The Top Ten Shittest Football Grounds In Britain, according to The Observer. Nice to see that south coast hell-hole Fratton Park (Premier League? You're very much having a laugh, my friends, with only three roofs...) and Stamford Bridge ("Where do this mob get the brassnecked spivvery to charge visiting fans £52 (Manchester Utd) and £48 (Newcastle) for a view not dissimilar to watching the match through a letterbox?") are both featured.

(Thanks to Inspector Sands of All Quiet In The East Stand for the link.)

Reading list

Black & White & Read All Over endorses the following quality club-centric football blogs:

All Quiet In The East Stand (Charlton)
Arseblog (Arsenal)
Gamblog (QPR)
Portman Road (Ipswich)
Toffeeblog (Everton)
Upton Lark (West Ham)

Also well worth a peek is Round And White, a general footy blog.

All can be found in the sidebar, which will be added to as and when other sound sites come to our attention.

Wednesday, October 06, 2004

Thoughts so far

Now that Souness has begun to bed in as manager, and shape the team around him, it seems a good time to assess his early performances. Since he took over 3 weeks ago, we've successfully negotiated the first round of the UEFA Cup; broken our 30 year losing streak in Southampton; beaten the Baggies; managed a draw against a Birmingham side who played their best game of the season so far; had one player sent off; and seen our manager enjoy a frank exchange of views with a crap manure reject.

We've also seen the renaissance of Robbie Elliott; a three-pronged attack at home; Bellamy on the wing away; a tactical shift to three at the back when we were chasing a game; the stop-gap signing of Ronnie Johnsen; 14 goals for and 4 against.

The question is: what do people think of how he's handled things so far?

I'm happy with the results on the pitch, although I can't help feeling we could have beaten Birmingham, at least we haven't conceded crappy late goals, as we did last season. Fourteen goals scored in 5 games is an impressive scoring record, and only four goals against is pretty good. Of course, had we been playing stronger teams the results may well have looked very different, but you can only beat what is in front of you, and generally we've done that with some aplomb.

I can’t believe that come the end of the season Robbie Elliott will still be in the team, or that Johnsen will last beyond January, and only when Souness is let loose with the club cheque book in January will we really be able to tell what sort of team he wants to build, and how good a judge of player he is, but in the mean time we are holding things together well.

We've also not seen any strong signs of the public arse-kicking that some had predicted for the young guns, but then Titus, Dyer and Shola have all suffered injuries, so we've not really seen any signs of improvement on the pitch. JJ on the other hand has been like the player who won the PFA Young Player of the Season Award 2 years ago, not the waste of space we saw huffing and puffing around the centre circle last season. If Souness can work similar miracles with the other 3 then it’ll be like having a load of new exciting players, without the issues of them bedding into the side. I must confess to having high hopes for Titus, and if only Souness can teach him to concentrate for the entire game we could have a great centre-half on our hands. (A lot of ifs in that sentence, I know.)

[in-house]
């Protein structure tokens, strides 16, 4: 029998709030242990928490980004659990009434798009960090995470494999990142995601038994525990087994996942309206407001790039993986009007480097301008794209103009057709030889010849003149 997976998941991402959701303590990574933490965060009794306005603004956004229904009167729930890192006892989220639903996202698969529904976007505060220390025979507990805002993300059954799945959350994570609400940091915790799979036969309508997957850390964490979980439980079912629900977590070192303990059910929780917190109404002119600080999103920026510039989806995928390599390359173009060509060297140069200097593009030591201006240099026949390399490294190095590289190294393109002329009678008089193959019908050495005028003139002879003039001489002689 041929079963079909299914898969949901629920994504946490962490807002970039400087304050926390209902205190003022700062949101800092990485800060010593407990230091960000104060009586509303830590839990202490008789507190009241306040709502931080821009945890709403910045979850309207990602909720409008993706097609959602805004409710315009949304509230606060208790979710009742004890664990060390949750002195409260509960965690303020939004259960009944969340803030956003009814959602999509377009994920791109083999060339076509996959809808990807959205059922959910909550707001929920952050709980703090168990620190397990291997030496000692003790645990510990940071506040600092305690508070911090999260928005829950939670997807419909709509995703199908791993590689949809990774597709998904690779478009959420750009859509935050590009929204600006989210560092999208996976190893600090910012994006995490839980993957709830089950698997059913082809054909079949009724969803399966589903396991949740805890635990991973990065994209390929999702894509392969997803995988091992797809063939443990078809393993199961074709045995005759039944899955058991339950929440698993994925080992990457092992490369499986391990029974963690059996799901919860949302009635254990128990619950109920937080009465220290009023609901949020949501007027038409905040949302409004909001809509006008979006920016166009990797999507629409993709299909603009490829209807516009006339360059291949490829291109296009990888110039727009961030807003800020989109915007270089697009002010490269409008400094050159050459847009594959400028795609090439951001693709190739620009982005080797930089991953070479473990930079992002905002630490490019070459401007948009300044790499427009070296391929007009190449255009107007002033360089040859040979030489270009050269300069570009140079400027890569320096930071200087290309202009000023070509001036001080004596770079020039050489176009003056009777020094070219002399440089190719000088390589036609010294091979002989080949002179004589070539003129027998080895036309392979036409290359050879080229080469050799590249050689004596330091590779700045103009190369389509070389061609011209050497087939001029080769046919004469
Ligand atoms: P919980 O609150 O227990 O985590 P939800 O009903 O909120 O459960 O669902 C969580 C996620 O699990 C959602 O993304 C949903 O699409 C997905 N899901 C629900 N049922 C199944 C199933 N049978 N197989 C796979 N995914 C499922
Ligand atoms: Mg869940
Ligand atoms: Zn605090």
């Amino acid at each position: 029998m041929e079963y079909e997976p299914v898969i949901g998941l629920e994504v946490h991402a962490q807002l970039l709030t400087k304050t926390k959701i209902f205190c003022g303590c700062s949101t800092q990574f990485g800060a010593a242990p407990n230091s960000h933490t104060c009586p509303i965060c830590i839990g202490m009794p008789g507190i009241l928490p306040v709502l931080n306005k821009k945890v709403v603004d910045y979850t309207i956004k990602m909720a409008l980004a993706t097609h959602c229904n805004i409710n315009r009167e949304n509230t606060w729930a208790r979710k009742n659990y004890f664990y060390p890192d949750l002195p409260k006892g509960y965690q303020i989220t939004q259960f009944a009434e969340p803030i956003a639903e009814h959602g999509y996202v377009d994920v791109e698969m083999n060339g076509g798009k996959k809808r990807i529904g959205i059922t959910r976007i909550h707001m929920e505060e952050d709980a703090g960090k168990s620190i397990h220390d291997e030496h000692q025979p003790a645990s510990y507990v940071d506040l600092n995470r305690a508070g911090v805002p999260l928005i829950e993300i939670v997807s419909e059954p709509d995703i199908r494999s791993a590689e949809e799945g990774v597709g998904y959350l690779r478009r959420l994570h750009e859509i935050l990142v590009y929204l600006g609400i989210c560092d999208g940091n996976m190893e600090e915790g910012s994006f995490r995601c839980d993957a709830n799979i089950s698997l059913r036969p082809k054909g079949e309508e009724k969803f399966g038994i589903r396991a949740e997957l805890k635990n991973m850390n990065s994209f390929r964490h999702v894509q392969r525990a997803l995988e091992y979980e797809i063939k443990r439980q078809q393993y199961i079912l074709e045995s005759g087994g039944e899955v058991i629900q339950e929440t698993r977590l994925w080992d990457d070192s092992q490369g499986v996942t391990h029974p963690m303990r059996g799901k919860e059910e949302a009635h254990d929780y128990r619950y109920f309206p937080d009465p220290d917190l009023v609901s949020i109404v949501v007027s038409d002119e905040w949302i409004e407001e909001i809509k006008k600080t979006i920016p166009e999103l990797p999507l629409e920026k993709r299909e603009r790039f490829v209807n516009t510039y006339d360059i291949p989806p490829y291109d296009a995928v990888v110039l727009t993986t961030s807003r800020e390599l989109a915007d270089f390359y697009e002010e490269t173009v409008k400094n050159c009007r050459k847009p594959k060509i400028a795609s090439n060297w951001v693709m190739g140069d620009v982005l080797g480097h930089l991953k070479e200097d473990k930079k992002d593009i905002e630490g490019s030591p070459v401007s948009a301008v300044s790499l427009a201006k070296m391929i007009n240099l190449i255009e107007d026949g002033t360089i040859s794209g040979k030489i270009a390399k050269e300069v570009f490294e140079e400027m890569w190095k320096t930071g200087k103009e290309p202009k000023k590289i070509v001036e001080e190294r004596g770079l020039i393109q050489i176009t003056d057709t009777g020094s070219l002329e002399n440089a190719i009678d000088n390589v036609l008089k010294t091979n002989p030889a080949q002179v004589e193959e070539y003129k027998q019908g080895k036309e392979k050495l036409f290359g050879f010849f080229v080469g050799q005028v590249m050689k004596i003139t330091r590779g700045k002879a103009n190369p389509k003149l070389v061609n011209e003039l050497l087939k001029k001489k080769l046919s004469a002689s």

I remain unconvinced by 3 upfront, and think that they need to work on that in training. I think Bellamy dropping slightly deeper might work better, as he can run from deep and unsettle a defence trying to deal with Shearer and Kluivert, which should create space for one of them to do the business, but whether that works, or they just have to accept some form of rotation policy, only time will tell.

I also think that at times we've lacked width, and the reintroduction of Milner and Robert in to the side could well be a good move (particularly as Robert appears to be in one of his good phases) – how you balance that with the 3 pronged attack I don't know, but then I'm not paid to make those decisions.

All in all, I'm happy with what I've seen so far, but I’m sure Souness is aware that against better sides we might be found out, and we need to work on finding a shape that suits our play, and learn to not give away careless goals. If we can do that, it could be a very exciting season, but if not we may find that it ends like so many before it – promising much, but ultimately leaving us wondering "what if…"

Monday, October 04, 2004

Drawing comfort

Before kick-off yesterday, victory over Birmingham looked within easy reach. We were going into the game on the back of a comfortable if bruising win in Israel, whilst our hosts had been struggling for form and woefully goal-shy. When the final whistle blew, though, we were probably content with the point from a 2-2 draw, forced to concede that the opposition had played their best football of the season so far and given us an excellent game.